Two men arrested after Dawson City home invasion

Dawson City RCMP are reporting a break and enter on Feb. 25.… Continue reading

Highways and Public Works Minister Richard Mostyn speaks to reporters at a news conference in Whitehorse on Dec. 21, 2017. New ATIPP laws are coming into effect April 1. (Chris Windeyer/Yukon News file)
New access to information laws will take effect April 1

“Our government remains committed to government openness and accountability.”

Chief Medical Officer of Health Dr. Brendan Hanley receives his first dose of the COVID-19 vaccine from Public Health Nurse Angie Bartelen at the Yukon Convention Centre Clinic in Whitehorse on March 3. (Crystal Schick/Yukon News)
State of emergency extended for another 90 days

“Now we’re in a situation where we see the finish line.”

The Yukon government says it is working towards finding a solution for Dawson area miners who may be impacted by City of Dawson plans and regulations. (Joel Krahn/Yukon News file)
Miner expresses frustration over town plan

Designation of claims changed to future planning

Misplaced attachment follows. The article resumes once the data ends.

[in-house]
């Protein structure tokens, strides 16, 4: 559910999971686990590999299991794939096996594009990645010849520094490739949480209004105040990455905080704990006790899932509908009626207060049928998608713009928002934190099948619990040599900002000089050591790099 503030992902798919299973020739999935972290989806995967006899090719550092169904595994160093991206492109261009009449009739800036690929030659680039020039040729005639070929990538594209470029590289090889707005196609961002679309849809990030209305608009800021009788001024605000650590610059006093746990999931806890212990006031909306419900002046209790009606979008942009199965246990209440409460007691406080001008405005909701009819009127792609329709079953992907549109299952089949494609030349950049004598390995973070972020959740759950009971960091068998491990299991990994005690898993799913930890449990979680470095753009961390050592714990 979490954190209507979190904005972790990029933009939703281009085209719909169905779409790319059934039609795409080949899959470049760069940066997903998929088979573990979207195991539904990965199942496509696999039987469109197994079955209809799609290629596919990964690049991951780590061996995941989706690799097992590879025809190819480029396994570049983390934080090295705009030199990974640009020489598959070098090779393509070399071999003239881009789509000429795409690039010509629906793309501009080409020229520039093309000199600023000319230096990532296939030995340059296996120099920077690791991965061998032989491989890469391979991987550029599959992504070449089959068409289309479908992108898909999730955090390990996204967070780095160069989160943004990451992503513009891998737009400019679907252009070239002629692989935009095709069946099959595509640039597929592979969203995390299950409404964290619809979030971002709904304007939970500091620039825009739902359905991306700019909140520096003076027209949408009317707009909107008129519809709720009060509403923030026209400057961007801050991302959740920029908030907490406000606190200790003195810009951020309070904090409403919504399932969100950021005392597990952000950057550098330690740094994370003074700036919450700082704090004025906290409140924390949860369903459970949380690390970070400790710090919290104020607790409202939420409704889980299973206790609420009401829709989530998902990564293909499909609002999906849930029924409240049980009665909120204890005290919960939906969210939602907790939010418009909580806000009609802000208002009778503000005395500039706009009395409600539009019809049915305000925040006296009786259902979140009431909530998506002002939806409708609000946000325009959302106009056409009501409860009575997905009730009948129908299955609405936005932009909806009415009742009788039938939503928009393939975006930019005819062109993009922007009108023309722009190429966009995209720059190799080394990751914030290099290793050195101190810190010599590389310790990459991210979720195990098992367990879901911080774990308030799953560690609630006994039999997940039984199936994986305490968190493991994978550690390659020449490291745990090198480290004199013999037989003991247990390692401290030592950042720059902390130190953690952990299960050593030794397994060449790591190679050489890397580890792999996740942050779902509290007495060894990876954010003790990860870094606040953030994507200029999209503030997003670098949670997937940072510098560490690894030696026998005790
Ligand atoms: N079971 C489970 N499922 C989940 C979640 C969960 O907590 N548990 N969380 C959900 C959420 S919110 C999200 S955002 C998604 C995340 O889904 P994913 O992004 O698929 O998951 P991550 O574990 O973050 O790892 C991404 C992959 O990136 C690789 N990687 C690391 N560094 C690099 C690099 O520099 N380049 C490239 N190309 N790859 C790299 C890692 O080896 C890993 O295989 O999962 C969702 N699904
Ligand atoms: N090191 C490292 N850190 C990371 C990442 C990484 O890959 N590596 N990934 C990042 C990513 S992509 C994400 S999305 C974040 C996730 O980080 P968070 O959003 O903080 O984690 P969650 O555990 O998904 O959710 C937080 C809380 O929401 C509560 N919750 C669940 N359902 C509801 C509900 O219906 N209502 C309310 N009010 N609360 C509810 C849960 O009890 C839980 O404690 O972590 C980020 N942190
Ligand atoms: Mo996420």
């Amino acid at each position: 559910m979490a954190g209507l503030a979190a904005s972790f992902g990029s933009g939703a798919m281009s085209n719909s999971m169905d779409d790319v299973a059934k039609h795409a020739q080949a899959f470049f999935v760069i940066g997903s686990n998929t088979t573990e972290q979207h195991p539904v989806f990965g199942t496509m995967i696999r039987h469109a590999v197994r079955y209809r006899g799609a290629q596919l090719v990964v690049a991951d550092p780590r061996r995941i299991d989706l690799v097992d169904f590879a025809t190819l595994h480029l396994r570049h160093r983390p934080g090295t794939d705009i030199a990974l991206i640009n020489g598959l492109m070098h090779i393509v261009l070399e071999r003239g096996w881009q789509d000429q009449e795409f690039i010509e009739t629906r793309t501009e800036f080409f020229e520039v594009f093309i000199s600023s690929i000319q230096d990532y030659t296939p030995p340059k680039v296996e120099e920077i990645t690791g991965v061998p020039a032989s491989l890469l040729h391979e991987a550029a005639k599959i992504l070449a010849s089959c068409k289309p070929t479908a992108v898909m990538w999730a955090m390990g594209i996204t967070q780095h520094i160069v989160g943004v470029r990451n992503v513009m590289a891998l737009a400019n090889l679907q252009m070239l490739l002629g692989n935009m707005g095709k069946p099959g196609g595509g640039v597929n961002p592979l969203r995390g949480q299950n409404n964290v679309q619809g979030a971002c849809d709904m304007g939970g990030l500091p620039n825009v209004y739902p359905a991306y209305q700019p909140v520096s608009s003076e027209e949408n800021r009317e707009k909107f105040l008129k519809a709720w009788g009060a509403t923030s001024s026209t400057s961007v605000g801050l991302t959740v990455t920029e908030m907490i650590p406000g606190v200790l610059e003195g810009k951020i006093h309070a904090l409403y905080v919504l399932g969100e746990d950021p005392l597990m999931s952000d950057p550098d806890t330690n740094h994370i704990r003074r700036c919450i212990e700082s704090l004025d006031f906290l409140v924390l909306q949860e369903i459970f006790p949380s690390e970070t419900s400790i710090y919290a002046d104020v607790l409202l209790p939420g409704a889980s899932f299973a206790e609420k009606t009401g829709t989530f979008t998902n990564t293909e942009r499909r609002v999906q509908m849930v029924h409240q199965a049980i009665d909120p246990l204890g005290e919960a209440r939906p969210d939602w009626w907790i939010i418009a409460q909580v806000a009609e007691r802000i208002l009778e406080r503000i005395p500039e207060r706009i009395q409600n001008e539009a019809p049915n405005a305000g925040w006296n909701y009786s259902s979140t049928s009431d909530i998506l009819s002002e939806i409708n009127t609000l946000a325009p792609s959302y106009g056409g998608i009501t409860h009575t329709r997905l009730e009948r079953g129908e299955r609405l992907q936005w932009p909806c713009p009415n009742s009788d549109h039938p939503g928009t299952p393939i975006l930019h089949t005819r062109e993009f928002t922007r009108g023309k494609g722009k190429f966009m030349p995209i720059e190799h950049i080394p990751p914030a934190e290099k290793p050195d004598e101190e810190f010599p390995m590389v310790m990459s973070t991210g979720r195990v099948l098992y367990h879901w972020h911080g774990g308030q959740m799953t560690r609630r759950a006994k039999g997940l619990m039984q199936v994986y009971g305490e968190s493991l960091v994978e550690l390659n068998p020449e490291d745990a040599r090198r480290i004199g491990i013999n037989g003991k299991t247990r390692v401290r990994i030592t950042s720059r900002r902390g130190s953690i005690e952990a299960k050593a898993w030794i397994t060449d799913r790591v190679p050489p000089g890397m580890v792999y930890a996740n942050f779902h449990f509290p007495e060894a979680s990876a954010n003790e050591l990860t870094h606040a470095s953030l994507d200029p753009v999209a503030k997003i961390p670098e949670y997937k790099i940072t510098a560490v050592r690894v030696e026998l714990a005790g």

Team Yukon athletes wave flags at the 2012 Arctic Winter Games opening ceremony in Whitehorse. The 2022 event in Wood Buffalo, Alta., has been postponed indefinitely. (Justin Kennedy/Yukon News file)
2022 Arctic Winter Games postponed indefinitely

Wood Buffalo, Alta., Host Society committed to rescheduling at a later date

Crews work to clear the South Klondike Highway after an avalanche earlier this week. (Submitted)
South Klondike Highway remains closed due to avalanches

Yukon Avalanche Association recommending backcountry recreators remain vigilant

RCMP Online Crime Reporting website in Whitehorse on March 5. (Haley Ritchie/Yukon News)
Whitehorse RCMP launch online crime reporting

Both a website and Whitehorse RCMP app are now available

A man walks passed the polling place sign at city hall in Whitehorse on Oct. 18, 2018. The City of Whitehorse is preparing for a pandemic-era election this October with a number of measures proposed to address COVID-19 restrictions. (Crystal Schick/Yukon News file)
City gets set for Oct. 21 municipal election

Elections procedures bylaw comes forward

A rendering of the Normandy Manor seniors housing facility. (Photo courtesy KBC Developments)
Work on seniors housing project moves forward

Funding announced for Normandy Manor

Tom Ullyett, pictured, is the first Yukoner to receive the Louis St-Laurent Award of Excellence from the Canadian Bar Association for his work as a community builder and mentor in the territory. (Gabrielle Plonka/Yukon News)
Tom Ullyett wins lifetime achievement award from the Canadian Bar Association

Ullyett has worked in the Yukon’s justice ecosystem for 36 years as a public sector lawyer and mentor

Most Read